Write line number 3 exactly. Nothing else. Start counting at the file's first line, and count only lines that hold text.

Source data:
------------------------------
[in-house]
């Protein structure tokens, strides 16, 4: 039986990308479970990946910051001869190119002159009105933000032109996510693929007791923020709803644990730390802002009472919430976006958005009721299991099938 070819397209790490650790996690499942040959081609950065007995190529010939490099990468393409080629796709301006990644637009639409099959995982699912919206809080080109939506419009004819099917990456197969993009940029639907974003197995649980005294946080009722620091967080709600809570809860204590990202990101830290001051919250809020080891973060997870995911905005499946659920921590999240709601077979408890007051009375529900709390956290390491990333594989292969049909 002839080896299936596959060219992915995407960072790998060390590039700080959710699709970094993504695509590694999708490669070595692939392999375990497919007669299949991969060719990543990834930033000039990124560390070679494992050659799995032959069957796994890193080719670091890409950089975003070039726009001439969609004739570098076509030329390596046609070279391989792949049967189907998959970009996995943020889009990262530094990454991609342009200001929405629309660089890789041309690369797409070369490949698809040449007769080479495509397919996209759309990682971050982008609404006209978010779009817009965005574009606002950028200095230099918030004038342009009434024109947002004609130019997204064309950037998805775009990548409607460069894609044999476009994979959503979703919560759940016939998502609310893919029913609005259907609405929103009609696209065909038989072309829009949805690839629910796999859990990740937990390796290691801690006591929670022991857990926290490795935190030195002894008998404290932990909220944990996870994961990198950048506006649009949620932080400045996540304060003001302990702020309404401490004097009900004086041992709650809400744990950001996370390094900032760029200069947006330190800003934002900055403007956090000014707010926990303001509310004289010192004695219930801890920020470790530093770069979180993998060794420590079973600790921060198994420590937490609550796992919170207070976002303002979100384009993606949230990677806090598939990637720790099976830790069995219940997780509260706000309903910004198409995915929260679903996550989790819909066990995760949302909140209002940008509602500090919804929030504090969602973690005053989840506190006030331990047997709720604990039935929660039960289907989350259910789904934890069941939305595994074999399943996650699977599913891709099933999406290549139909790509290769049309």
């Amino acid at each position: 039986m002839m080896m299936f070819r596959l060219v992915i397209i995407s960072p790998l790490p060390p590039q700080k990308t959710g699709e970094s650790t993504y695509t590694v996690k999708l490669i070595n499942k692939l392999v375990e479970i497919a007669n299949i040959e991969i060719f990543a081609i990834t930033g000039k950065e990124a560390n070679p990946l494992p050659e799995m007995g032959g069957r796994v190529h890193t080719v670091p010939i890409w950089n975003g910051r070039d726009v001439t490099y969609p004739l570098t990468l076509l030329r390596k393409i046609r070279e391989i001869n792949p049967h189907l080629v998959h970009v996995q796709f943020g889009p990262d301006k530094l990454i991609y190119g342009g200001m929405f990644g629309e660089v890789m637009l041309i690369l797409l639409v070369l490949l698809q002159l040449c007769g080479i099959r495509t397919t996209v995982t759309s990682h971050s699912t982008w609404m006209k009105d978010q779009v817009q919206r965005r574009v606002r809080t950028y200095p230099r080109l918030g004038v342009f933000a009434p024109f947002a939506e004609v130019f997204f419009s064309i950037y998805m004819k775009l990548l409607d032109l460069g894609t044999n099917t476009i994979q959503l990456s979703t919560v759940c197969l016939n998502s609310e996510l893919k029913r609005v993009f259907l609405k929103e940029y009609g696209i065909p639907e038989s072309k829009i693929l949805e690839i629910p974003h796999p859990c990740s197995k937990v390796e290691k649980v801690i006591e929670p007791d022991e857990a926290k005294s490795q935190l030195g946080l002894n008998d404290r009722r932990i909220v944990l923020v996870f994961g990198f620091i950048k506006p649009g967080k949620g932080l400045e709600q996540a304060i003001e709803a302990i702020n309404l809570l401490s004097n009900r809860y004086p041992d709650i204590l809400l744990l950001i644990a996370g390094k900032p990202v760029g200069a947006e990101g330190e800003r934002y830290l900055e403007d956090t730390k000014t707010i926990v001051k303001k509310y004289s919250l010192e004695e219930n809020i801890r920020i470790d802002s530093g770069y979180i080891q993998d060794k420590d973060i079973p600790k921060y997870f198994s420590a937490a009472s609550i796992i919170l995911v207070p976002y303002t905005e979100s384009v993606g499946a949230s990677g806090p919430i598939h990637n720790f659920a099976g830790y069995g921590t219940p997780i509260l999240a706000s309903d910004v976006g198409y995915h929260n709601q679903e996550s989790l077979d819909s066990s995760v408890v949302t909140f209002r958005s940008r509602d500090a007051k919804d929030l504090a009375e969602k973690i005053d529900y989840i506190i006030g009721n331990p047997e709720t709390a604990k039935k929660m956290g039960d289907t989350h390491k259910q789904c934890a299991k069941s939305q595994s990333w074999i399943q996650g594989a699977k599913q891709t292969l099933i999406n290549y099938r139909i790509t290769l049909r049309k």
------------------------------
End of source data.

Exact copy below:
């Amino acid at each position: 039986m002839m080896m299936f070819r596959l060219v992915i397209i995407s960072p790998l790490p060390p590039q700080k990308t959710g699709e970094s650790t993504y695509t590694v996690k999708l490669i070595n499942k692939l392999v375990e479970i497919a007669n299949i040959e991969i060719f990543a081609i990834t930033g000039k950065e990124a560390n070679p990946l494992p050659e799995m007995g032959g069957r796994v190529h890193t080719v670091p010939i890409w950089n975003g910051r070039d726009v001439t490099y969609p004739l570098t990468l076509l030329r390596k393409i046609r070279e391989i001869n792949p049967h189907l080629v998959h970009v996995q796709f943020g889009p990262d301006k530094l990454i991609y190119g342009g200001m929405f990644g629309e660089v890789m637009l041309i690369l797409l639409v070369l490949l698809q002159l040449c007769g080479i099959r495509t397919t996209v995982t759309s990682h971050s699912t982008w609404m006209k009105d978010q779009v817009q919206r965005r574009v606002r809080t950028y200095p230099r080109l918030g004038v342009f933000a009434p024109f947002a939506e004609v130019f997204f419009s064309i950037y998805m004819k775009l990548l409607d032109l460069g894609t044999n099917t476009i994979q959503l990456s979703t919560v759940c197969l016939n998502s609310e996510l893919k029913r609005v993009f259907l609405k929103e940029y009609g696209i065909p639907e038989s072309k829009i693929l949805e690839i629910p974003h796999p859990c990740s197995k937990v390796e290691k649980v801690i006591e929670p007791d022991e857990a926290k005294s490795q935190l030195g946080l002894n008998d404290r009722r932990i909220v944990l923020v996870f994961g990198f620091i950048k506006p649009g967080k949620g932080l400045e709600q996540a304060i003001e709803a302990i702020n309404l809570l401490s004097n009900r809860y004086p041992d709650i204590l809400l744990l950001i644990a996370g390094k900032p990202v760029g200069a947006e990101g330190e800003r934002y830290l900055e403007d956090t730390k000014t707010i926990v001051k303001k509310y004289s919250l010192e004695e219930n809020i801890r920020i470790d802002s530093g770069y979180i080891q993998d060794k420590d973060i079973p600790k921060y997870f198994s420590a937490a009472s609550i796992i919170l995911v207070p976002y303002t905005e979100s384009v993606g499946a949230s990677g806090p919430i598939h990637n720790f659920a099976g830790y069995g921590t219940p997780i509260l999240a706000s309903d910004v976006g198409y995915h929260n709601q679903e996550s989790l077979d819909s066990s995760v408890v949302t909140f209002r958005s940008r509602d500090a007051k919804d929030l504090a009375e969602k973690i005053d529900y989840i506190i006030g009721n331990p047997e709720t709390a604990k039935k929660m956290g039960d289907t989350h390491k259910q789904c934890a299991k069941s939305q595994s990333w074999i399943q996650g594989a699977k599913q891709t292969l099933i999406n290549y099938r139909i790509t290769l049909r049309k």